I read Cluster Mode Overview and I still can't understand the different processes in the Spark Standalone cluster and the parallelism.

Is the worker a JVM process or not? I ran the bin\start-slave.sh and found that it spawned the worker, which is actually a JVM.

As per the above link, an executor is a process launched for an application on a worker node that runs tasks. An executor is also a JVM.

These are my questions:

  1. Executors are per application. Then what is the role of a worker? Does it co-ordinate with the executor and communicate the result back to the driver? Or does the driver directly talks to the executor? If so, what is the worker's purpose then?

  2. How to control the number of executors for an application?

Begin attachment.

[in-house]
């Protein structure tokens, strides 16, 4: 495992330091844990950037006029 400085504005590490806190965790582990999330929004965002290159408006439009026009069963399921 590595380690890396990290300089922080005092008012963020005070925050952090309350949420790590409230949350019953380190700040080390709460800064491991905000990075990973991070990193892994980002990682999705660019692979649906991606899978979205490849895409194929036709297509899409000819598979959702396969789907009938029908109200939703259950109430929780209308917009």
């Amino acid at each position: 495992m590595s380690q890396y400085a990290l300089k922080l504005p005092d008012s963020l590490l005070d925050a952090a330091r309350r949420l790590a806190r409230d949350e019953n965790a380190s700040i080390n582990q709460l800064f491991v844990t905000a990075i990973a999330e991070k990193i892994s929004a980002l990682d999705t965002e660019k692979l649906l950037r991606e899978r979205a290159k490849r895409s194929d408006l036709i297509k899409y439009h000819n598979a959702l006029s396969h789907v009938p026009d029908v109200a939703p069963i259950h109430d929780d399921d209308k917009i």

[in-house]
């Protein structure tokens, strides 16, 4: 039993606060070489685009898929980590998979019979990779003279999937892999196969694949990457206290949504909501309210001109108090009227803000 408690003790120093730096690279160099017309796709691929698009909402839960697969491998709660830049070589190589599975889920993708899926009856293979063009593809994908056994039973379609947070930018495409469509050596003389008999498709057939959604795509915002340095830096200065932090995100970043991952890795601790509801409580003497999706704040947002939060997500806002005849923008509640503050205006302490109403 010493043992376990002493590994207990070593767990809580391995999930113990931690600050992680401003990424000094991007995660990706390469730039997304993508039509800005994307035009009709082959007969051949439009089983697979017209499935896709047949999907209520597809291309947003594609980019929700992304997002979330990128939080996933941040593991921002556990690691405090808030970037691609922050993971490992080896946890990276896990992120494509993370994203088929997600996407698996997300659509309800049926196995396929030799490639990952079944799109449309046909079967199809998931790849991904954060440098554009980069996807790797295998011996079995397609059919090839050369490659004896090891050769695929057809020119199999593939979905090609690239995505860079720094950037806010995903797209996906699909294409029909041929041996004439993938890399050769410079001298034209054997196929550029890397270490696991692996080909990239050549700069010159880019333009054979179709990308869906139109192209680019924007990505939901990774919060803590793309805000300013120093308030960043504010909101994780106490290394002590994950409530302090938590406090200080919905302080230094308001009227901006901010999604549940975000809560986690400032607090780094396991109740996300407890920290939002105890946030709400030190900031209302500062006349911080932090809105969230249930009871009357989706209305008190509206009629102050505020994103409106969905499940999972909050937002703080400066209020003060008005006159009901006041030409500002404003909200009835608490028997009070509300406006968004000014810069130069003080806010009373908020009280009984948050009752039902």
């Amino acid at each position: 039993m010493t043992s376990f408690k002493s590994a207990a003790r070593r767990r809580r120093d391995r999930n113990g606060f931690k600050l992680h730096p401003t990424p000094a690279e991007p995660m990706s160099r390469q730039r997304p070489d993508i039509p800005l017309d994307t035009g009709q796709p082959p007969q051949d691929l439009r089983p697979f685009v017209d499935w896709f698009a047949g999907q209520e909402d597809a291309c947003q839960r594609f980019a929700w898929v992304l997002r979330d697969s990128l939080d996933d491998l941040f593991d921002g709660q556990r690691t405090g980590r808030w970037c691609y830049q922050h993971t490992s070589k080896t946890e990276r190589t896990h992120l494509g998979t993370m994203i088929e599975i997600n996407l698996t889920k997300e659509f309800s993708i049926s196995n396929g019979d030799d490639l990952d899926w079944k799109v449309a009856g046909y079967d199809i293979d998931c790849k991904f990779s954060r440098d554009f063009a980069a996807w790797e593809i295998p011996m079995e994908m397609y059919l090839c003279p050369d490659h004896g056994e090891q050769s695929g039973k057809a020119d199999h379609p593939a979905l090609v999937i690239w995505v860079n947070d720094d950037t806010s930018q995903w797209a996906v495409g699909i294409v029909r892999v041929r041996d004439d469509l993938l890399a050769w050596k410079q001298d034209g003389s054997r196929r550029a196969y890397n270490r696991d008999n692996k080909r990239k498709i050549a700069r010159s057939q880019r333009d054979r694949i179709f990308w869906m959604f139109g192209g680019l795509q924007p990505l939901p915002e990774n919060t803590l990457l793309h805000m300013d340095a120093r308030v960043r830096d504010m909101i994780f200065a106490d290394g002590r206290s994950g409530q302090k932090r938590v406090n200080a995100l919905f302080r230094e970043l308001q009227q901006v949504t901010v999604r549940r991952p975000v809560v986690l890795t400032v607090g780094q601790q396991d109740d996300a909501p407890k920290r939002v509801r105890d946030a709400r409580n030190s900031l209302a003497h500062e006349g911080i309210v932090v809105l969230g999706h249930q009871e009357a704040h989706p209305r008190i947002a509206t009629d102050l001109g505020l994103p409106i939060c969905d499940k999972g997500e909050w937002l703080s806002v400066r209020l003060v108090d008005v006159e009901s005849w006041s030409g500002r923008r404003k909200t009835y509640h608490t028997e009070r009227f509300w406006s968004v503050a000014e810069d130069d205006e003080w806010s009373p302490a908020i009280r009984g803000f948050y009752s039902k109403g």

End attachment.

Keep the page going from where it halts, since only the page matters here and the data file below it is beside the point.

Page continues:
3. Can the tasks be made to run in parallel inside the executor? If so, how to configure the number of threads for an executor?

  4. What is the relation between a worker, executors and executor cores ( --total-executor-cores)?

  5. What does it mean to have more workers per node?


Let's take examples to understand better.

Example 1: A standalone cluster with 5 worker nodes (each node having 8 cores) When I start an application with default settings.

Example 2 Same cluster config as example 1, but I run an application with the following settings --executor-cores 10 --total-executor-cores 10.

Example 3 Same cluster config as example 1, but I run an application with the following settings --executor-cores 10 --total-executor-cores 50.

Example 4 Same cluster config as example 1, but I run an application with the following settings --executor-cores 50 --total-executor-cores 50.